UAVs are equipped with radio-communication
devices and rely on unmanned autonomous flight-control programs, which have
been actively developed around the world. Given their low cost, flexible
maneuvering capability, and unmanned operation, UAVs have been widely used in
both civilian operations and military missions, including aerial mapping,
disaster rescue, agricultural irrigation, and military surveillance and attack.
Based on their cruise duration and action
radius, UAVs can be categorized into the following four types.
- The high-altitude and long-endurance UAVs are applied in high-altitude reconnaissance, interception,
and attack, as exemplified by the American Global Hawks and Predator UAVs and
by the Israeli Commando UAVs.
- The medium-range UAVs, having an action radius between 700 and 1,000 km, are primarily designed for
moderate-range reconnaissance and combat-effect assessment. The American Air
Force D-21 UAVs and 350 UAVs are both typical medium-range representatives.
- The low-cost, short-range small UAVs have an action radius of fewer than 350 km and a takeoff weight of less
than 50 kg, such as the British Phoenix, French Marthe, and Israeli Scout UAVs;
their flight altitude is fewer than 3 km, and flight span is about four hours.
- The mini drones have a more limited cruising speed, ranging from 10 to 30 km/h and a cruising duration of
no fewer than 30 min. The weight of mini drones is usually lower than 1 km.
However, in the rest of this article, we focus our attention on both the
lower-cost and lower-velocity small or mini drones.
Although UAVs have indeed matured, the
proliferation of small- or mini-drone application scenarios and the
sophistication of their functionality can only be exploited with the aid of
multi-UAV cooperation, networking, communication, and coordinated control.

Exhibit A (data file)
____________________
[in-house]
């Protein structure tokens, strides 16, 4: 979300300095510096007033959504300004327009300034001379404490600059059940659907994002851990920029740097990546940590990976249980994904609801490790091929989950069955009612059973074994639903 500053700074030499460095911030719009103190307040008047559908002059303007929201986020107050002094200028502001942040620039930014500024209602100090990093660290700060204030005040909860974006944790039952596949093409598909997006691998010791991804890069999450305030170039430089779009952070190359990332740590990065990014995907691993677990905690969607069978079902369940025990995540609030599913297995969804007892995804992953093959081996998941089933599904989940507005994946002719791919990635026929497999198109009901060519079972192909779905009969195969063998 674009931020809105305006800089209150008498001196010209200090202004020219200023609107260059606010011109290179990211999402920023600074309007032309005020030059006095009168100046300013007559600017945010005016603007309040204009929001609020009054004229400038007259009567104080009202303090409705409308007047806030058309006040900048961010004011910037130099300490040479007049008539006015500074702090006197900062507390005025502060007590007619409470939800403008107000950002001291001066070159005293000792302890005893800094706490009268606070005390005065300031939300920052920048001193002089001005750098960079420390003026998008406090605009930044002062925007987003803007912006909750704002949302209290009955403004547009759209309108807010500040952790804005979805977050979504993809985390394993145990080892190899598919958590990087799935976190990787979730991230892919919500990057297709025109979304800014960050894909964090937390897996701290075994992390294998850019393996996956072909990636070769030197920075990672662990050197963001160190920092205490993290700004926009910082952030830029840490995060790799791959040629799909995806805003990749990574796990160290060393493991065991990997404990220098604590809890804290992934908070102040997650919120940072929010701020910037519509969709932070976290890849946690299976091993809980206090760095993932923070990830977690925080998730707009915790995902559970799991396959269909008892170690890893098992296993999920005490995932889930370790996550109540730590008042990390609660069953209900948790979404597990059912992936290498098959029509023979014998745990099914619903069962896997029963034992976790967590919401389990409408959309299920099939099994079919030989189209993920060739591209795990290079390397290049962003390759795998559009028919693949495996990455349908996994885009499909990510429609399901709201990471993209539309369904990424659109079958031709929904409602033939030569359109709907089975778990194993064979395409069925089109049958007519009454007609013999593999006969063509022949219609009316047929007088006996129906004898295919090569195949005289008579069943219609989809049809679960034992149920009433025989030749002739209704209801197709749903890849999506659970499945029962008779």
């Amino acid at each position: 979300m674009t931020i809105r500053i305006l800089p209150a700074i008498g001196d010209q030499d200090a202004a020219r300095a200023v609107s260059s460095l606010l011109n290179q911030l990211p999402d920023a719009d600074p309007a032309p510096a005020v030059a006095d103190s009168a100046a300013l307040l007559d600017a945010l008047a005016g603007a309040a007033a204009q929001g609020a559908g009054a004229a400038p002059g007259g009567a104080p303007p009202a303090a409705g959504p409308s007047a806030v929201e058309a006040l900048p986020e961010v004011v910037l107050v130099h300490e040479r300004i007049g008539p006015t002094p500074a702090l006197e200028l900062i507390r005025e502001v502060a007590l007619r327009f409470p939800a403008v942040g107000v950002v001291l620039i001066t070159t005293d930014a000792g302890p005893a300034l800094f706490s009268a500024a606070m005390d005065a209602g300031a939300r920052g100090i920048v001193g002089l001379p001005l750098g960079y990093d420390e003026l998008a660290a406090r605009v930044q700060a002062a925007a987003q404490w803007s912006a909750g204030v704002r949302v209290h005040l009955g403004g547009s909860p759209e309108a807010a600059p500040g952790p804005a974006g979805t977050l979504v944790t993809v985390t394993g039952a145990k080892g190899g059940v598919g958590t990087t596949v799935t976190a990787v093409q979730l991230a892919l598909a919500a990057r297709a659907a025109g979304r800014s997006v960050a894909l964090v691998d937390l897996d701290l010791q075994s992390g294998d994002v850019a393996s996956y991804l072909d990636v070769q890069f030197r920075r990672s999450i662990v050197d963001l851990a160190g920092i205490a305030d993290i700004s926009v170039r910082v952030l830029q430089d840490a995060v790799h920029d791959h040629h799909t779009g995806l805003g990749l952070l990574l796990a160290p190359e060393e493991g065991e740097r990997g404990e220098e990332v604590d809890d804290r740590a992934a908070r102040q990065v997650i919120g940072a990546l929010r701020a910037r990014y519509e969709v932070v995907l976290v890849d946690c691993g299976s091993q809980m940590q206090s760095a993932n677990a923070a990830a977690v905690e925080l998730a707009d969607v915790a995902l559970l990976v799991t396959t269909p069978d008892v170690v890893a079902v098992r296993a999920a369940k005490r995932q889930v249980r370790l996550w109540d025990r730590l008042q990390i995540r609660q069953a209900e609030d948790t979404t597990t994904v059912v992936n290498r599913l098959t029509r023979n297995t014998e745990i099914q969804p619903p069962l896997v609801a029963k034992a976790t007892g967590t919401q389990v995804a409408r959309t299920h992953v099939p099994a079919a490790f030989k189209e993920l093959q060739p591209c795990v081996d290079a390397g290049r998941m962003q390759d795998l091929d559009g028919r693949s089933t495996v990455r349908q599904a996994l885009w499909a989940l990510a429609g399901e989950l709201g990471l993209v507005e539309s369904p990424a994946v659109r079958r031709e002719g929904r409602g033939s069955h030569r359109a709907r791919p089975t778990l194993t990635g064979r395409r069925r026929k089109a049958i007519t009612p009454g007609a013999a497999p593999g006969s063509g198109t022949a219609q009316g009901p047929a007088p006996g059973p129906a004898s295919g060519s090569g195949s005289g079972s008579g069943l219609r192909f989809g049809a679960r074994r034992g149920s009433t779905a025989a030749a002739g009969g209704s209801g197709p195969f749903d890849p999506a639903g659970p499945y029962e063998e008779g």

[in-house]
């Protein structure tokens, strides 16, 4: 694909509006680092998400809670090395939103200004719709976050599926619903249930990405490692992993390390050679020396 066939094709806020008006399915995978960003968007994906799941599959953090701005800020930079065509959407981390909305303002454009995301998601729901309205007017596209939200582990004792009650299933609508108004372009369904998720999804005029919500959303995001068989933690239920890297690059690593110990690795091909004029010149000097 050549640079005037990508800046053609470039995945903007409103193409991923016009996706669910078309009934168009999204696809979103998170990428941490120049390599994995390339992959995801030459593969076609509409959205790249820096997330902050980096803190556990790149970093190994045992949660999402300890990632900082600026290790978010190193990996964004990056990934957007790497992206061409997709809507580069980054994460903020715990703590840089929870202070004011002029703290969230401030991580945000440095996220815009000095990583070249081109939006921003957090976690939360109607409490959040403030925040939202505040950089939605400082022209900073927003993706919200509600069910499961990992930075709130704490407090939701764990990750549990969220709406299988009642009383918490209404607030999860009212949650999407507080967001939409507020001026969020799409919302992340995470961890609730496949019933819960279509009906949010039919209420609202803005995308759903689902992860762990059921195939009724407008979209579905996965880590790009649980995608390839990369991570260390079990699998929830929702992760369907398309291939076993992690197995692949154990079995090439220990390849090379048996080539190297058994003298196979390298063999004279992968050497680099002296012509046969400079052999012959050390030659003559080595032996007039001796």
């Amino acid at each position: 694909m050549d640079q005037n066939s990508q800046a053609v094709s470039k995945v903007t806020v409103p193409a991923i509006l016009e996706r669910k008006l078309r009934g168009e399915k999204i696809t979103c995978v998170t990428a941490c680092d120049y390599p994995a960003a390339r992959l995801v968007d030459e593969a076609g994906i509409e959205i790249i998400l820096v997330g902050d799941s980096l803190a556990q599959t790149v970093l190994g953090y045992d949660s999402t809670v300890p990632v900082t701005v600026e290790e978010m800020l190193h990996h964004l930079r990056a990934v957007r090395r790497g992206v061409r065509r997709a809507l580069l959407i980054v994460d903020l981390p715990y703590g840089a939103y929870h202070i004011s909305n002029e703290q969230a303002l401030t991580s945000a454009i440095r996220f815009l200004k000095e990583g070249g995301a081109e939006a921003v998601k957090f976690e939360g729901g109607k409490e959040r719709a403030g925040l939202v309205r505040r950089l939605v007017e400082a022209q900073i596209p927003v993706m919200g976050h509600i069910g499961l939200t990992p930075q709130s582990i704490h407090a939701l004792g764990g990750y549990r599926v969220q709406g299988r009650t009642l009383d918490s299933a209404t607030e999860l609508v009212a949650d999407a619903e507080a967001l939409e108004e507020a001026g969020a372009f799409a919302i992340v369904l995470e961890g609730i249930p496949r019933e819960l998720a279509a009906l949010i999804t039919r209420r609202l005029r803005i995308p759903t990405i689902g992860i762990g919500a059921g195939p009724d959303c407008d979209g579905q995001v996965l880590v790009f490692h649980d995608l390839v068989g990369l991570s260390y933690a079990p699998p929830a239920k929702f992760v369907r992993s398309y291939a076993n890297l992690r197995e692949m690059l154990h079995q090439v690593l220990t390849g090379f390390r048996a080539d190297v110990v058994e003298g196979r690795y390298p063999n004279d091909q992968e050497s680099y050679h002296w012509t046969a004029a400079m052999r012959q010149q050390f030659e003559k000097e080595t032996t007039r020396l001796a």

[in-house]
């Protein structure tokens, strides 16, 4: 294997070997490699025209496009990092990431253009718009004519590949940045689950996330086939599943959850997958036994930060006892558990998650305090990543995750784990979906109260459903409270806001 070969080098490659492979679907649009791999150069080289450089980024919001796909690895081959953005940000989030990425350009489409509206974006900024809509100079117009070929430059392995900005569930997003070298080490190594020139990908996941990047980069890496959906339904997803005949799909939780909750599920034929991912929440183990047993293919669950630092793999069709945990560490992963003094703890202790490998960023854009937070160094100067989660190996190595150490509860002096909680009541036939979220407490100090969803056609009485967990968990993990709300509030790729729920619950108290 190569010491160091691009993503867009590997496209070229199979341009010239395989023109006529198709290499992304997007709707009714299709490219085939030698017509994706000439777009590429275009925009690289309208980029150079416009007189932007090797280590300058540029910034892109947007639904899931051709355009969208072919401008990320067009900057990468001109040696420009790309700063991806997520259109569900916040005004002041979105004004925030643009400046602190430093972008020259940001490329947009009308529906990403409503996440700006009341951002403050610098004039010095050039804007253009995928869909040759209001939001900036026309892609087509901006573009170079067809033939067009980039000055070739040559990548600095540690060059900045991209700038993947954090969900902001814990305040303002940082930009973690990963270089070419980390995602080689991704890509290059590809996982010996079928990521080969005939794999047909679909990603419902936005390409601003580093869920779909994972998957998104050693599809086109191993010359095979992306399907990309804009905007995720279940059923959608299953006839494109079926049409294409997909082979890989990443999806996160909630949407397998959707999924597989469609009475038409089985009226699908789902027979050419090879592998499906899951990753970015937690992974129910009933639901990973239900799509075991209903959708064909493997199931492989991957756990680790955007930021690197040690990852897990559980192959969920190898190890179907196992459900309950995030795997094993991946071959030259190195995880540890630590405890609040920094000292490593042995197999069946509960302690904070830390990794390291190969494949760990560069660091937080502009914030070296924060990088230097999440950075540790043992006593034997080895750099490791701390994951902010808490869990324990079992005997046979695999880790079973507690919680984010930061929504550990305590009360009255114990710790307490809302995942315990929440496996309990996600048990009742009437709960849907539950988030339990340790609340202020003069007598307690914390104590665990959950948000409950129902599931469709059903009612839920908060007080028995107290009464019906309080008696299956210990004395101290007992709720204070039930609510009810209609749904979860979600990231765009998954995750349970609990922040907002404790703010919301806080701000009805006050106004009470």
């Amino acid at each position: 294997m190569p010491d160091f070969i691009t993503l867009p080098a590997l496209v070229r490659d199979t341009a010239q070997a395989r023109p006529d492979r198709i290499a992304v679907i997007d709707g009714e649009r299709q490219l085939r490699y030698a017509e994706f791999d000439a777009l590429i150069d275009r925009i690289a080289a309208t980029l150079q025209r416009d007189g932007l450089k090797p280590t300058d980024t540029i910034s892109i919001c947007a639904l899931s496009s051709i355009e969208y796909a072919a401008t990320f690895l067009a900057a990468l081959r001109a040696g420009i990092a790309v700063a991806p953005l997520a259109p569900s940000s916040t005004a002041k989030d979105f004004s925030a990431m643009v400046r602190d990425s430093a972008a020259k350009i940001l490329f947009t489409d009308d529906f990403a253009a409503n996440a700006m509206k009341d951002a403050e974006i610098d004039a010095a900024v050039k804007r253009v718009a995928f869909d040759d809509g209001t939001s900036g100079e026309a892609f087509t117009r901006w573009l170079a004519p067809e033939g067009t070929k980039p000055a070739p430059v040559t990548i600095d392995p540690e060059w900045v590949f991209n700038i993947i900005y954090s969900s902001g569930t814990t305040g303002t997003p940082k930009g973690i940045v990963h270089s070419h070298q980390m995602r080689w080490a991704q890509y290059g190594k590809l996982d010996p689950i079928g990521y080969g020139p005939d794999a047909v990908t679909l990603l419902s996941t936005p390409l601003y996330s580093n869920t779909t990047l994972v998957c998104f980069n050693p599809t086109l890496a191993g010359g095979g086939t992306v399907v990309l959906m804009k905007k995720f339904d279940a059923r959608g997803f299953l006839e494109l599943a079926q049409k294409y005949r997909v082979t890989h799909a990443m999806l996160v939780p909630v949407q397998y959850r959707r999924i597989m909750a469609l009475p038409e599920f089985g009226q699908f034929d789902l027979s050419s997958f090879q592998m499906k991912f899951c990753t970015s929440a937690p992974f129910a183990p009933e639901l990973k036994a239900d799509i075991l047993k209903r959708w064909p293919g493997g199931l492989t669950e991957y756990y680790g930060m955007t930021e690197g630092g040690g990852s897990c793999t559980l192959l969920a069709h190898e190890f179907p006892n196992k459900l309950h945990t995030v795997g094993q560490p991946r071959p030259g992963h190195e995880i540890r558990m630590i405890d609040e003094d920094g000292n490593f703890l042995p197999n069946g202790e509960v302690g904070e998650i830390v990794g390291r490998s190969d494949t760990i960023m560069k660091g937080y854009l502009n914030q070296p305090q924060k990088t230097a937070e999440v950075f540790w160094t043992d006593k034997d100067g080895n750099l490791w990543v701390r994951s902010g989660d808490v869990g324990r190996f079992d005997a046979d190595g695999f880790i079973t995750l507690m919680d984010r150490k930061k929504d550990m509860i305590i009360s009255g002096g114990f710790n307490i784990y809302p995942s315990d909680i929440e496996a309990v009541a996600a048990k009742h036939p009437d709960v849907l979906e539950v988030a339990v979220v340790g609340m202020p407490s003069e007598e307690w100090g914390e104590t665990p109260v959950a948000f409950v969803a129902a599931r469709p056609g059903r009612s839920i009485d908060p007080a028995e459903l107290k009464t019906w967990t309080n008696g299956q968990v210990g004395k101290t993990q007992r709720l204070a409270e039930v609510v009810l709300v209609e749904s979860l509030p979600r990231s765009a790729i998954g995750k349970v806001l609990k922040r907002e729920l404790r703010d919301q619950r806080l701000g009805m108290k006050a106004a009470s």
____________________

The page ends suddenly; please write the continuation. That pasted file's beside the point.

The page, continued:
Furthermore, ad hoc networking, task assignment, and dynamic negotiation among
cooperating drones are also beneficial in terms of extending the UAV
functionalities and their coverage and increasing their efficiency.
Relying on the association of UAVs
voluntarily joining to meet their common goals through a jointly owned and
democratically controlled unit, the concept of the cooperative multi-UAV system
is proposed, which contains the sensor unit, the communication unit, and the
information processing unit.
However, the challenge is that the movement
of UAVs leads to time-variant network topologies and to frequent link outages.
Additionally, the agile flight states (i.e., the yaw, pitch, or roll angles)
impose grave performance erosion and are a substantial waste of communication
resources and energy. These practical issues motivated us to conceive this
article on the cooperation and collaboration of multi-UAV networks.
This article begins with a detailed survey
of the multi-UAV networking technologies and the protocol architecture.
Moreover, we investigate two critical issues of the cooperative distributed UAV
networks, namely, distributed gateway-selection algorithms and the stability-control
regimes. Specifically, acting as cluster heads, the gateways constitute the
bottleneck and limit the network's reliable connectivity and stability.
Finally, as our original contributions, an
efficient gateway-selection mechanism and a cloud-based stability-control
regime for cooperative small- or mini-drone-based UAV networks are introduced,
complemented by a range of open challenges.
Full article: IEEE Vehicular Technology
Magazine, Volume 12, Number 3, September 2017